Gina passed away last year (or earlier this year?). It was very hard on my Dad, kind of like losing his sister twice. Sometime later, Gary moved south to live with his mother and, hopefully, find work. My parents (who have always been more charitable than I tend to mention) gave him money (which they don't really have) to make his way.
Yesterday, my parents got word that Gary and his mother had been found murdered in their home. Stabbed, they think, though we're still waiting for all the details. A brother, who also lived there, is nowhere to be found.
I am having a hard day, bothered by petty things, mostly hormone-driven and sleep-deprived, but I know this news is coloring everything I feel. This on the heels of the story out of Montgomery County, of the ex-military man who murdered not only his ex-wife but also her mother, grandmother, sister, brother-in-law and 14-year-old niece, as well as seriously wounding (and likely destroying) a teenaged nephew. Or, take your pick of any similarly awful story on the news. I try not to take these things in - wish desperately, at times, that I could install a "tragic death" filter on my computer so I wouldn't have to know this stuff, because it never leaves me.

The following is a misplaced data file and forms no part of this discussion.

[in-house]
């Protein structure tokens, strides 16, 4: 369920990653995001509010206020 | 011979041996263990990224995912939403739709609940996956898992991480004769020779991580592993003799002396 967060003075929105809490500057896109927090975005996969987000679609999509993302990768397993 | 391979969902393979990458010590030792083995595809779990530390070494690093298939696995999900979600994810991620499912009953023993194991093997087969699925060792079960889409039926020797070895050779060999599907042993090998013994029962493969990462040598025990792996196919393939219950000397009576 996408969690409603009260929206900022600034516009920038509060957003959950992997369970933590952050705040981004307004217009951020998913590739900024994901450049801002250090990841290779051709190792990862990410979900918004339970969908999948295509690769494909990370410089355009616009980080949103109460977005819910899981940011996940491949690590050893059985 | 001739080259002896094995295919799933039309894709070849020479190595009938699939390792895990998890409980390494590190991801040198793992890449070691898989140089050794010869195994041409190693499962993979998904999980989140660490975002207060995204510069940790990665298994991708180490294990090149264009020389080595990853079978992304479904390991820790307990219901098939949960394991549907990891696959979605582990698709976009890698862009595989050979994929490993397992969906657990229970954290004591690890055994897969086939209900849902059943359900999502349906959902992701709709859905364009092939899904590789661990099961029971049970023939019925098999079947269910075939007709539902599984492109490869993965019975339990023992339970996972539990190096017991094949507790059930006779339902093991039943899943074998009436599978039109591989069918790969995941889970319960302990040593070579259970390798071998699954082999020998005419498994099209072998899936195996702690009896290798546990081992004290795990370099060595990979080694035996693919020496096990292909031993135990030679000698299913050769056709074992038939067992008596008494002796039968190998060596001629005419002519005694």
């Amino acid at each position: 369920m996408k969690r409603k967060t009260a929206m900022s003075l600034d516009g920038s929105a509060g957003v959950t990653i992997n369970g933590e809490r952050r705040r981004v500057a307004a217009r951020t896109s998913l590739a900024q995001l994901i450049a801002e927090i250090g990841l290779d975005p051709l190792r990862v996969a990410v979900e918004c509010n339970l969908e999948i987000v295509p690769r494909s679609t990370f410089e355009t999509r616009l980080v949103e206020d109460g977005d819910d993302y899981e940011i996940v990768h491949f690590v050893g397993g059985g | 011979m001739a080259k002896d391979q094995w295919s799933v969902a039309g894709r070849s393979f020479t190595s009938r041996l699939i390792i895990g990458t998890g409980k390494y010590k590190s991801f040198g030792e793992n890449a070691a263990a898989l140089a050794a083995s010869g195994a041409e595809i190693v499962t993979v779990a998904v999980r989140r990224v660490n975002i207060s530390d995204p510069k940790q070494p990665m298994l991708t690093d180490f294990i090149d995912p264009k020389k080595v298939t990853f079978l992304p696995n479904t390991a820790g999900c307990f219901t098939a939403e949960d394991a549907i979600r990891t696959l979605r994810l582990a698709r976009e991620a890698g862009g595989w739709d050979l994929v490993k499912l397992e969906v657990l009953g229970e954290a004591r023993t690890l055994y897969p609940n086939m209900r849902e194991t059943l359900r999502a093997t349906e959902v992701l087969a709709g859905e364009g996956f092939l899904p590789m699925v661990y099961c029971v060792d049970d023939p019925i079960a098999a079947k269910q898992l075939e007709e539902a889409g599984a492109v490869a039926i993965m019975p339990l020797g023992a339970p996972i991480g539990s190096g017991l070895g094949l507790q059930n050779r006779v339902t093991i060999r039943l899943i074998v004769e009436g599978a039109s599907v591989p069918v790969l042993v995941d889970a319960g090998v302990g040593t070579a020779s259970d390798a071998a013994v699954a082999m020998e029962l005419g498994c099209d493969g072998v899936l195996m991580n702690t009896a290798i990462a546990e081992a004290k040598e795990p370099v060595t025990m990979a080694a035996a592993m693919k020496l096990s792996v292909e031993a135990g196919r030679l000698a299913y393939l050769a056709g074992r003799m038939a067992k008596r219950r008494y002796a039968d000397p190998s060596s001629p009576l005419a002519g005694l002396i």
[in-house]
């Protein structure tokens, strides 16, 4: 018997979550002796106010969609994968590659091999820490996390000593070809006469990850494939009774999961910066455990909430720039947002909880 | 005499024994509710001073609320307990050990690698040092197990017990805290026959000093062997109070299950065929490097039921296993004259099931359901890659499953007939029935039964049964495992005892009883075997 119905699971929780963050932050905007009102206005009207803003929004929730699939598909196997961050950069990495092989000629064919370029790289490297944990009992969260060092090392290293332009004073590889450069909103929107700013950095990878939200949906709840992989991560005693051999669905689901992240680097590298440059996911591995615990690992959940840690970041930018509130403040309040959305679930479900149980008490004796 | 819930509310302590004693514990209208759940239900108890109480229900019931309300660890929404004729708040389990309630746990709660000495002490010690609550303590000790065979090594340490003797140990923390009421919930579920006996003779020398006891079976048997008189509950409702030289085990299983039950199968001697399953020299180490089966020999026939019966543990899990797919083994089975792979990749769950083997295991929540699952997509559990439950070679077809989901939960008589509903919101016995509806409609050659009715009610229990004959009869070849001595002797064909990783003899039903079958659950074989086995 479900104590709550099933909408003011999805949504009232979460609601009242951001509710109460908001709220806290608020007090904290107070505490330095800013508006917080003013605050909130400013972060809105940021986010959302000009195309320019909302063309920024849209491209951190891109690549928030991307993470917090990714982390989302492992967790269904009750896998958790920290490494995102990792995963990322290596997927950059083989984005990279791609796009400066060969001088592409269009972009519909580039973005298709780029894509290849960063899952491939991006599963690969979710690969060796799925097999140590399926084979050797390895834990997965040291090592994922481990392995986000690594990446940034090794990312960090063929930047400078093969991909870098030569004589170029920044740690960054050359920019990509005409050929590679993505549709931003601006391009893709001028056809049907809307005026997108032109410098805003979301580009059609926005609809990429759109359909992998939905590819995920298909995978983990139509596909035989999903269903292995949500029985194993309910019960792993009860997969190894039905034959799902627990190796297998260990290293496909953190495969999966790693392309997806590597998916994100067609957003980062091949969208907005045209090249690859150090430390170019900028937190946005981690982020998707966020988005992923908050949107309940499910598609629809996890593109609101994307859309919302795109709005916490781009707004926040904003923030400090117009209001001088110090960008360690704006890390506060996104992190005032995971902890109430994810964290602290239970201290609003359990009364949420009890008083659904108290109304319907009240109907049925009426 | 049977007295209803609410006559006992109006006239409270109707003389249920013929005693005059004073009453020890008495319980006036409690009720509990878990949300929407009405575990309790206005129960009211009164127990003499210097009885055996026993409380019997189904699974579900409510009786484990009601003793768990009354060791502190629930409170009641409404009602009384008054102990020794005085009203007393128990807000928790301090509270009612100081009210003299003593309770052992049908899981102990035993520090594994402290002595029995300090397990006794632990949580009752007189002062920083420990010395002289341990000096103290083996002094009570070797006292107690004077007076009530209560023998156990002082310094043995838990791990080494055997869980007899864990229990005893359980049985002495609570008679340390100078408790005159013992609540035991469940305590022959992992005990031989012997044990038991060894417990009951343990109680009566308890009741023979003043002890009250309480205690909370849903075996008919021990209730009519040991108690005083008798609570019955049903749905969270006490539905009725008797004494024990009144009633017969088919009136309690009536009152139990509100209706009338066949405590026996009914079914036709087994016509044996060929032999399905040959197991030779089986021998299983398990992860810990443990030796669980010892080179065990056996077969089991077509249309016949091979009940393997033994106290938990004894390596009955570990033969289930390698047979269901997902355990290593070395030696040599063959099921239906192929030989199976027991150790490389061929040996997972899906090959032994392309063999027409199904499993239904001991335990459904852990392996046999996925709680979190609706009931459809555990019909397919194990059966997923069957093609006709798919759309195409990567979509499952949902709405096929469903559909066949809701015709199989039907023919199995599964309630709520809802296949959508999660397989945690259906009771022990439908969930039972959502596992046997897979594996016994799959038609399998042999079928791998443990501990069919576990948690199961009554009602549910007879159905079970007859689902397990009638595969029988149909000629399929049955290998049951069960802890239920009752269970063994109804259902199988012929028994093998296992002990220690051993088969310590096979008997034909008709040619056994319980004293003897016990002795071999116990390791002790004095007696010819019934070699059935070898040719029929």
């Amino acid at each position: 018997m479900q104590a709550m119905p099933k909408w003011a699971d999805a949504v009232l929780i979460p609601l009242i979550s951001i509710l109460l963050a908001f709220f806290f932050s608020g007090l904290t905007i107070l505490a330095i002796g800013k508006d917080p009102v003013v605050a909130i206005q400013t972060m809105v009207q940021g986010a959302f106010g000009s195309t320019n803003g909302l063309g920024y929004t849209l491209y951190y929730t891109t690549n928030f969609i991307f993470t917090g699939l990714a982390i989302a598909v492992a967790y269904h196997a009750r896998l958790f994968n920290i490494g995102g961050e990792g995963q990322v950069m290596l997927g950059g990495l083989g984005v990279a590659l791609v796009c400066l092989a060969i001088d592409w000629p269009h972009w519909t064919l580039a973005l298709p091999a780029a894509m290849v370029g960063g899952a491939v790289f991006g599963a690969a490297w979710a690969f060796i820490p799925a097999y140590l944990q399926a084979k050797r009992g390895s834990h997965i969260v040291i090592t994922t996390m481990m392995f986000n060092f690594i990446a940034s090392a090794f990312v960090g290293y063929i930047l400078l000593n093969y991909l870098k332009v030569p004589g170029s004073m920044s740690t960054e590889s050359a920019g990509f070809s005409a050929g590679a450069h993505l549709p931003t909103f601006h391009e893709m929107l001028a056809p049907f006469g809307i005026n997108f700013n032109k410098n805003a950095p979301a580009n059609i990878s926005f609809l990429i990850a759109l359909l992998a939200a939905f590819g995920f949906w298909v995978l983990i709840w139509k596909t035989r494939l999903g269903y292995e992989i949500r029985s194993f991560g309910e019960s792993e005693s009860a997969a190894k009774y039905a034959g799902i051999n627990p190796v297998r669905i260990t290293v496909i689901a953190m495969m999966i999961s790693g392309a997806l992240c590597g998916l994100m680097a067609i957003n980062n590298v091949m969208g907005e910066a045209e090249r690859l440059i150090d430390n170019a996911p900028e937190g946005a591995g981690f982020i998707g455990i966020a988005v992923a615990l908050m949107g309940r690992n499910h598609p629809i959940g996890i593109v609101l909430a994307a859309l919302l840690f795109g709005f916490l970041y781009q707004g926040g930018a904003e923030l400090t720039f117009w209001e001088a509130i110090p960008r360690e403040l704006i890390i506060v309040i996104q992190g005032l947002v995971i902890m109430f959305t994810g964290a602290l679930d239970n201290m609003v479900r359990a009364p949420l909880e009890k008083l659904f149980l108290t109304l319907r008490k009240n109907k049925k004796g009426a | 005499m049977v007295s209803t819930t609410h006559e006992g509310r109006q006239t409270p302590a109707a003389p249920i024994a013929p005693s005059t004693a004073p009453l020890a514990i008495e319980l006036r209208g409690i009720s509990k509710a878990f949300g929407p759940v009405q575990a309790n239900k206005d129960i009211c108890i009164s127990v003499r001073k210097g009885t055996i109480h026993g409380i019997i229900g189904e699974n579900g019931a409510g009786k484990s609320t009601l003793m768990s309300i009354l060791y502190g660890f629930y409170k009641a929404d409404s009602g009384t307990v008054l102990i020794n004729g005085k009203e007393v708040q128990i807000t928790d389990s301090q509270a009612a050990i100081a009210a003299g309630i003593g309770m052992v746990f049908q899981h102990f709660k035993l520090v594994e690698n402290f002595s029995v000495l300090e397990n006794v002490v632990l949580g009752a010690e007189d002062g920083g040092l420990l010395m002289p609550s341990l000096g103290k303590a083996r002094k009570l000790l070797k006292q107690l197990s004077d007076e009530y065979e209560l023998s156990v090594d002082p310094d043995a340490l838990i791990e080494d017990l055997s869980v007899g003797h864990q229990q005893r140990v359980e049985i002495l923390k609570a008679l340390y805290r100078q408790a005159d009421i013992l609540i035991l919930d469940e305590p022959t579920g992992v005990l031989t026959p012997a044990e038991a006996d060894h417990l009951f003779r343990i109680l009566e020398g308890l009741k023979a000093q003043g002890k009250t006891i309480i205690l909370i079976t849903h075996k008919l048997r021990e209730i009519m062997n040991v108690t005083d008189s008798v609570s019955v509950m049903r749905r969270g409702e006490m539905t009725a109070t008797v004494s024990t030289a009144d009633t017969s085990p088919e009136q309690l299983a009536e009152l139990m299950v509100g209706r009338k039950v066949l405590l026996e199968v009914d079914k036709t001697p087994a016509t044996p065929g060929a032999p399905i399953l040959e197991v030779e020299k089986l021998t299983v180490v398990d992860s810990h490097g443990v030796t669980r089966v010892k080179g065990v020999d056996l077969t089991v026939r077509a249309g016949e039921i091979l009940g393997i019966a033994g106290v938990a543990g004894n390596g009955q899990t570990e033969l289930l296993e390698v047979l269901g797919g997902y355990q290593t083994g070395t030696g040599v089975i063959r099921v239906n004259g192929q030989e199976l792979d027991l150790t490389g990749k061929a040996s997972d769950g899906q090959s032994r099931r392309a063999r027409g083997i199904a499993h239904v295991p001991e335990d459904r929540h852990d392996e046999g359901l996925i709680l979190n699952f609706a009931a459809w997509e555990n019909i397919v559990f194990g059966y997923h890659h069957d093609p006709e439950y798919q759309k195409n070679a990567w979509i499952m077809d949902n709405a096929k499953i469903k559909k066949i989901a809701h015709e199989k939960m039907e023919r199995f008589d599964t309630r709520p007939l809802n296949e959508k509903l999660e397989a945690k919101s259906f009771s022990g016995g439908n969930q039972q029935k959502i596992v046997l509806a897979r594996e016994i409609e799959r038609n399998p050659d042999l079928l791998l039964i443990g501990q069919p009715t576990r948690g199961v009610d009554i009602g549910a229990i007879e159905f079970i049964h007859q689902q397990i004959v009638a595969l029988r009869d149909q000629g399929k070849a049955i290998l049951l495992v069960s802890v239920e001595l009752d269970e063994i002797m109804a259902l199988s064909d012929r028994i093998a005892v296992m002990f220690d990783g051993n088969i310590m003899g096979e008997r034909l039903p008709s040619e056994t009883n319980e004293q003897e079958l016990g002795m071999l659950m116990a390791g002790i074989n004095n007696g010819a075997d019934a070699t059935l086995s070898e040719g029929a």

But this is something I couldn't filter, even if I wanted to, because it hits so close. Then going online last night to try to find details, type "man and mother found stabbed, brother missing" and come up with a dozen more horror stories I can't unsee.
There's something about murder by family that guts me. Almost as awful as the murder of children. Such an inversion of How Things Should Be. Such a sucker-punch to the idea that we are anything but depraved animals in pants.
All of this swishing around inside me, as I try to get my baby girl to take a nap and try not to snap at my son, who is home sick on the one day I had planned to try to write this week, but well enough to complain about being bored and to tease his sister back from the brink of sleep. Led me to something I try very hard not to do - reading the articles, even watching the videos (sort of... I came to my senses before seeing John Crawford gunned down in Walmart).
It's not like I NEED reminding of how fucked up this world is. Or how fragile life. I guess I just felt like picking at the wound a little bit. And in some weird way, I feel better now -- not, you know, about hell on earth, and the shittiness of human beings, but about my life. The preciousness of what I have, right here, still warm and breathing and brimming over with love. Godz help me if it is ever taken from me, but. For right now, I am feeling pretty fucking lucky.
From an email to aellwynde
I am making myself a maybe resolution to write and check in there more often. It is hard (godz, I'm barely even WRITING writing right now), but i feel like life after LJ lacks depth.
But for now, since the spinning plates metaphor still holds, I'll settle for cross-posting.
So here's the sitch:
The Kinglet's school has universal free breakfast and lunch. Which I think is great for families who need it -- but we don't, and frankly I'd rather him eat at home.